The Cross Country Runner brings together Andre Dubus’s fifth collection of short stories and novellas, The Last Worthless Evening, and Voices from the Moon—his longest, most masterful novella—with previously uncollected stories, and a new introduction by PEN Faulkner Award-winning author Tobias Wolff.
“It’s divorce that did it,” his father had said last night. So begins Voices from the Moon, the 126-page novella that shows Dubus at the height of his empathetic powers: the story alternates between the viewpoints of Richie Stowe, a serious twelve-year-old who plans to become a priest, and the five other members of his family; it takes place over the course of a single day.
The four novellas and two stories of The Last Worthless Evening range further than in any previous Dubus collection: racial tension in the Navy; a detective story homage; a Hispanic shortstop; the unlikely pairing of an eleven-year-old kid and a dangerous Vietnam vet.
Finally, this third volume in the series draws together for the first time many of Dubus’s previously uncollected stories, including work from the mid-1960s and the late 1990s.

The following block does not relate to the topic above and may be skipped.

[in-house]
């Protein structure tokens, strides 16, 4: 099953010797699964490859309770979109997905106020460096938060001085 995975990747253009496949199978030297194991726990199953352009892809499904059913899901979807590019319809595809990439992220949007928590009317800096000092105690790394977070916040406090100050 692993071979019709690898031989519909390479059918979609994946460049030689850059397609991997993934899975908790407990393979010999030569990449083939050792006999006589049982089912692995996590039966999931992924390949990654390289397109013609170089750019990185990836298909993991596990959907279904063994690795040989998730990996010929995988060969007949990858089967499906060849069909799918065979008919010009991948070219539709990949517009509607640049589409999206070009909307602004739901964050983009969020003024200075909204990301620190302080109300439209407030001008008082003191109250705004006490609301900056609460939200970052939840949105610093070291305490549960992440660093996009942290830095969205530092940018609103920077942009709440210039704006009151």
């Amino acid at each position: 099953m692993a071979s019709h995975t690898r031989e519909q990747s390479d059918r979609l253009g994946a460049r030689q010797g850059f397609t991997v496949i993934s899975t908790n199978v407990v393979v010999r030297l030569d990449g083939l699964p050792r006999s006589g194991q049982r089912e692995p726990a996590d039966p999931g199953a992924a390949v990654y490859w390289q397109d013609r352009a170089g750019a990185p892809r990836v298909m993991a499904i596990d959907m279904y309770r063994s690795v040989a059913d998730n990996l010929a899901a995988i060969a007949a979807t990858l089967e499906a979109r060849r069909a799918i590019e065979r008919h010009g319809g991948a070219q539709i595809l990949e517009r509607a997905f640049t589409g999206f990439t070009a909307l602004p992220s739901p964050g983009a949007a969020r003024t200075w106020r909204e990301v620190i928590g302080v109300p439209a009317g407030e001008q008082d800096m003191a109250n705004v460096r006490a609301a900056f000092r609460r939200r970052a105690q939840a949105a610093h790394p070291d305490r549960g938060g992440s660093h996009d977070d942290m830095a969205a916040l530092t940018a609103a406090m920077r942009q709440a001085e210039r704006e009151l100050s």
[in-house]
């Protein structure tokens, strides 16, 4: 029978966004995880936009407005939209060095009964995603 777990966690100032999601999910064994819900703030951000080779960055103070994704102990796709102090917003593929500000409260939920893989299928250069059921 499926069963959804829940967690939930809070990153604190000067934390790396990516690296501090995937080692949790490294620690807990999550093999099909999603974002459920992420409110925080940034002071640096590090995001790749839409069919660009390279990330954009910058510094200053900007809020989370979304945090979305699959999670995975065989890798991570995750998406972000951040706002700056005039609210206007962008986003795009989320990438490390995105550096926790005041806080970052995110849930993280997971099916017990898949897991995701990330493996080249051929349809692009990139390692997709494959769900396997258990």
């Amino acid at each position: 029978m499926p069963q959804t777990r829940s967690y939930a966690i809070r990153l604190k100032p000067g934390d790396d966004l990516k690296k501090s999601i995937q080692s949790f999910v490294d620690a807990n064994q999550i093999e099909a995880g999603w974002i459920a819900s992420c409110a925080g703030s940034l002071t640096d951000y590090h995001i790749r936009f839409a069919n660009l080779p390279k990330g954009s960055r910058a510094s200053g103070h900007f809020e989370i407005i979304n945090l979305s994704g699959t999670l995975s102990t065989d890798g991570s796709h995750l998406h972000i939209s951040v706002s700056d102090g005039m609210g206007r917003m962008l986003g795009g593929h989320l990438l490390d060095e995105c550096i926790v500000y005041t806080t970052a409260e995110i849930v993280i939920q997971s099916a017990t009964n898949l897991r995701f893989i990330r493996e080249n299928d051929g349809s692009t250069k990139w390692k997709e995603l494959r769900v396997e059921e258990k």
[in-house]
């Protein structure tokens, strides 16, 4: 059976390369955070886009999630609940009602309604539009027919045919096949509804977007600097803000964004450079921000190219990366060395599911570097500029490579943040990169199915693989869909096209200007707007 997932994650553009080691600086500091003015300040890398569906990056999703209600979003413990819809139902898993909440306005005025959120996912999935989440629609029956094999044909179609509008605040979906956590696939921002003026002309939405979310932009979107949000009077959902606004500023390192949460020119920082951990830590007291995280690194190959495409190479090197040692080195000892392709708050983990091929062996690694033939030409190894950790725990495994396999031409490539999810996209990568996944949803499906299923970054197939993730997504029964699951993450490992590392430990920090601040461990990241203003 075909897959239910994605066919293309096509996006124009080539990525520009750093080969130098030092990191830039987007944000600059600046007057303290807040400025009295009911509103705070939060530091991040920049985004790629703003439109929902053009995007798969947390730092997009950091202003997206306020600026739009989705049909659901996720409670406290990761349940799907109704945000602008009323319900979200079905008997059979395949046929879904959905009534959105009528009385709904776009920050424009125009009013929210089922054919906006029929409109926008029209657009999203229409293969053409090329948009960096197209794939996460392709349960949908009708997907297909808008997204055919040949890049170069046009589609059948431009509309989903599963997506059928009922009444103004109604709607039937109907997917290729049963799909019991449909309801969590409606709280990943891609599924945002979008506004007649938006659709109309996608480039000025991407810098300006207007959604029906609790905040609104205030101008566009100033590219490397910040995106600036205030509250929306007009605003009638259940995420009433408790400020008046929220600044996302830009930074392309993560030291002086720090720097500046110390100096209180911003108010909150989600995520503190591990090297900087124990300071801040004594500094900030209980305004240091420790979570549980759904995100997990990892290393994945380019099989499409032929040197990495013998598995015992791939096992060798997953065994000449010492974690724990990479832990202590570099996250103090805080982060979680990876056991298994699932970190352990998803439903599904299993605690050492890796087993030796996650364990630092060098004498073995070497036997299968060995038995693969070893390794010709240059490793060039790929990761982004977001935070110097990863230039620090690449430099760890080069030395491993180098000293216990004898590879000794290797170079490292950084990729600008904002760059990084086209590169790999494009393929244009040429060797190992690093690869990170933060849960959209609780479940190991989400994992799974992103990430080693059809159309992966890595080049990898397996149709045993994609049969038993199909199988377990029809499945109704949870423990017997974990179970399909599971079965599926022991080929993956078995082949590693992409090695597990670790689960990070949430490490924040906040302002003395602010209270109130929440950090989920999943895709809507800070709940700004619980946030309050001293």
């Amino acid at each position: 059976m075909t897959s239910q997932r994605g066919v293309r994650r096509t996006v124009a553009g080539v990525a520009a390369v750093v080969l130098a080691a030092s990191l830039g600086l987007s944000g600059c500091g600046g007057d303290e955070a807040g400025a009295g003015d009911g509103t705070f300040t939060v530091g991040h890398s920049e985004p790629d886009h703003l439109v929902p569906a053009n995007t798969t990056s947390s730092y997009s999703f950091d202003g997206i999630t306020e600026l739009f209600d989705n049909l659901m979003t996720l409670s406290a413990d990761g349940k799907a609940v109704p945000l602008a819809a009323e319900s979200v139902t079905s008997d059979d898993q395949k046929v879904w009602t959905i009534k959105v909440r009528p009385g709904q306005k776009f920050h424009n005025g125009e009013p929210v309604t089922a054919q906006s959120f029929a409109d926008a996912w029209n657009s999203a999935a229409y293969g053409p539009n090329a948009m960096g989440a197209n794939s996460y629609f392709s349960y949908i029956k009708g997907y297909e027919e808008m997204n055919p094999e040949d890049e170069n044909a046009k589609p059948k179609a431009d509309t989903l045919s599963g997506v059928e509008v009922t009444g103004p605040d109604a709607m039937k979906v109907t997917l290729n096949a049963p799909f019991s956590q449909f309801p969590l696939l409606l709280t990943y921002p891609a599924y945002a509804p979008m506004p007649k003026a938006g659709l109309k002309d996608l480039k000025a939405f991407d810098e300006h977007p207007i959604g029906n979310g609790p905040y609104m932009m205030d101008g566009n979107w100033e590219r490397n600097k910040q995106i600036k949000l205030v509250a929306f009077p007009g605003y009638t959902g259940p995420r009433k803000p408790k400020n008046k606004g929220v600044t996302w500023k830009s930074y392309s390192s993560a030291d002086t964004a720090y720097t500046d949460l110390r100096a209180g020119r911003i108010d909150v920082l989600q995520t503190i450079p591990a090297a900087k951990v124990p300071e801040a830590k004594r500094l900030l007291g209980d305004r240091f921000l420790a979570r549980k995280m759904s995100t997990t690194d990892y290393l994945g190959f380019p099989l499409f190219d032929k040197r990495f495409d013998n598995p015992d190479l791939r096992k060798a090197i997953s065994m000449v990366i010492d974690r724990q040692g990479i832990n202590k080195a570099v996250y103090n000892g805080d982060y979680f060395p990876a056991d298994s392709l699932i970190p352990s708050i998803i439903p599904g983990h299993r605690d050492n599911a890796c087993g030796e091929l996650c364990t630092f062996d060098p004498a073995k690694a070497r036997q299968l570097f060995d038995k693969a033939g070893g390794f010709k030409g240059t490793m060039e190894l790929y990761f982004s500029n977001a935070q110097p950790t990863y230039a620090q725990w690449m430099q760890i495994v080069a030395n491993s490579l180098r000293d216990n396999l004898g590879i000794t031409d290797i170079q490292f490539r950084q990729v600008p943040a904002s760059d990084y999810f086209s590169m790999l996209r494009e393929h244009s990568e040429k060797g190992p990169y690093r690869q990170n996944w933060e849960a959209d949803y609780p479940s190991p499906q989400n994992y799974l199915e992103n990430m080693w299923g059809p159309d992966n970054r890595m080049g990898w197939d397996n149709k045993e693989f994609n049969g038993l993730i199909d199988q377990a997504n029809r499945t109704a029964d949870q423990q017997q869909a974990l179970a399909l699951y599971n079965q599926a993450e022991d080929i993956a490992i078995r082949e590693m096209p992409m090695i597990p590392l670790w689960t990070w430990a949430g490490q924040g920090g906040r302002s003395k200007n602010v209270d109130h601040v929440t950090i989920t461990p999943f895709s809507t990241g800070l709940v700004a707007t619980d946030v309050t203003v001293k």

The earliest story appearing here in book form for the first time— “The Cross Country Runner”—was first published in the long-defunct Midwestern University Quarterly in 1966 when Dubus was 30 years old and only recently graduated from the Iowa Writers’ Workshop.
The final story—the western-themed “Sisters”—is the last piece of fiction Dubus was working on when he died suddenly in 1999 at just 63 years old.
How rare it is these days to encounter characters with wills, with a sense of choice. — John Updike on Voices from the Moon, New Yorker
“Rose,” by itself, is worth the price of the book; it is the most powerful entry in Dubus’s impressive canon. — Time on The Last Worthless Evening
[The] three volumes reaffirm Dubus’s status as master…[as] unparalleled excavator of the heart and its pains, its longings, its errors, its thumping against the constant threat of grief, despair, and loneliness. —Nina MacLaughlin, The Paris Review
“…the language of [Dubus’s] stories is at the service of something outside itself … often we forget we are reading sentences but are put rather into more direct connection with the character’s thoughts and feelings.” – William Pritchard, The Boston Globe